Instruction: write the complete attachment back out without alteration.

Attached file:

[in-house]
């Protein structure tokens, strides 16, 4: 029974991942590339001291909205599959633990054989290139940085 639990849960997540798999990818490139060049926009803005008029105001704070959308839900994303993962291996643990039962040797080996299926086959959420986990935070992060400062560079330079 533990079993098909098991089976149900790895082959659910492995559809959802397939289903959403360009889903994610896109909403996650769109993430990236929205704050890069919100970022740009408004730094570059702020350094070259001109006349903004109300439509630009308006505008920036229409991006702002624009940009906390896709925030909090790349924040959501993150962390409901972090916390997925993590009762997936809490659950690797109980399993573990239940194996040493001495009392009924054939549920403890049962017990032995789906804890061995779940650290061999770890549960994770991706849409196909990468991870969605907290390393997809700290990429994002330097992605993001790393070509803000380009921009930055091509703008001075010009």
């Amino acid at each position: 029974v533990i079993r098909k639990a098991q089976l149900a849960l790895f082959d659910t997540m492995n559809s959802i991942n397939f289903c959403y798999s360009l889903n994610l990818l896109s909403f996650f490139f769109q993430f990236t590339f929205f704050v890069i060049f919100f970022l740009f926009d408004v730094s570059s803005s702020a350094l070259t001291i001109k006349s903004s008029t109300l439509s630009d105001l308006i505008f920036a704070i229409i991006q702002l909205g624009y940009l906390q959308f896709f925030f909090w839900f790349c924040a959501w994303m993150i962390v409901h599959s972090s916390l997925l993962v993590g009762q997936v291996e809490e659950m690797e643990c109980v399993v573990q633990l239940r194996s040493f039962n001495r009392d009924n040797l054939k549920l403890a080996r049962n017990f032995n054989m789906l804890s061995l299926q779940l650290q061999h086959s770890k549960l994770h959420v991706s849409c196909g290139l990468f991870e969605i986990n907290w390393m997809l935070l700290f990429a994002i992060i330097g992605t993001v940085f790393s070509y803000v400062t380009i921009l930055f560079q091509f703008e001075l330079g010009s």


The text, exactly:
[in-house]
């Protein structure tokens, strides 16, 4: 029974991942590339001291909205599959633990054989290139940085 639990849960997540798999990818490139060049926009803005008029105001704070959308839900994303993962291996643990039962040797080996299926086959959420986990935070992060400062560079330079 533990079993098909098991089976149900790895082959659910492995559809959802397939289903959403360009889903994610896109909403996650769109993430990236929205704050890069919100970022740009408004730094570059702020350094070259001109006349903004109300439509630009308006505008920036229409991006702002624009940009906390896709925030909090790349924040959501993150962390409901972090916390997925993590009762997936809490659950690797109980399993573990239940194996040493001495009392009924054939549920403890049962017990032995789906804890061995779940650290061999770890549960994770991706849409196909990468991870969605907290390393997809700290990429994002330097992605993001790393070509803000380009921009930055091509703008001075010009």
């Amino acid at each position: 029974v533990i079993r098909k639990a098991q089976l149900a849960l790895f082959d659910t997540m492995n559809s959802i991942n397939f289903c959403y798999s360009l889903n994610l990818l896109s909403f996650f490139f769109q993430f990236t590339f929205f704050v890069i060049f919100f970022l740009f926009d408004v730094s570059s803005s702020a350094l070259t001291i001109k006349s903004s008029t109300l439509s630009d105001l308006i505008f920036a704070i229409i991006q702002l909205g624009y940009l906390q959308f896709f925030f909090w839900f790349c924040a959501w994303m993150i962390v409901h599959s972090s916390l997925l993962v993590g009762q997936v291996e809490e659950m690797e643990c109980v399993v573990q633990l239940r194996s040493f039962n001495r009392d009924n040797l054939k549920l403890a080996r049962n017990f032995n054989m789906l804890s061995l299926q779940l650290q061999h086959s770890k549960l994770h959420v991706s849409c196909g290139l990468f991870e969605i986990n907290w390393m997809l935070l700290f990429a994002i992060i330097g992605t993001v940085f790393s070509y803000v400062t380009i921009l930055f560079q091509f703008e001075l330079g010009s």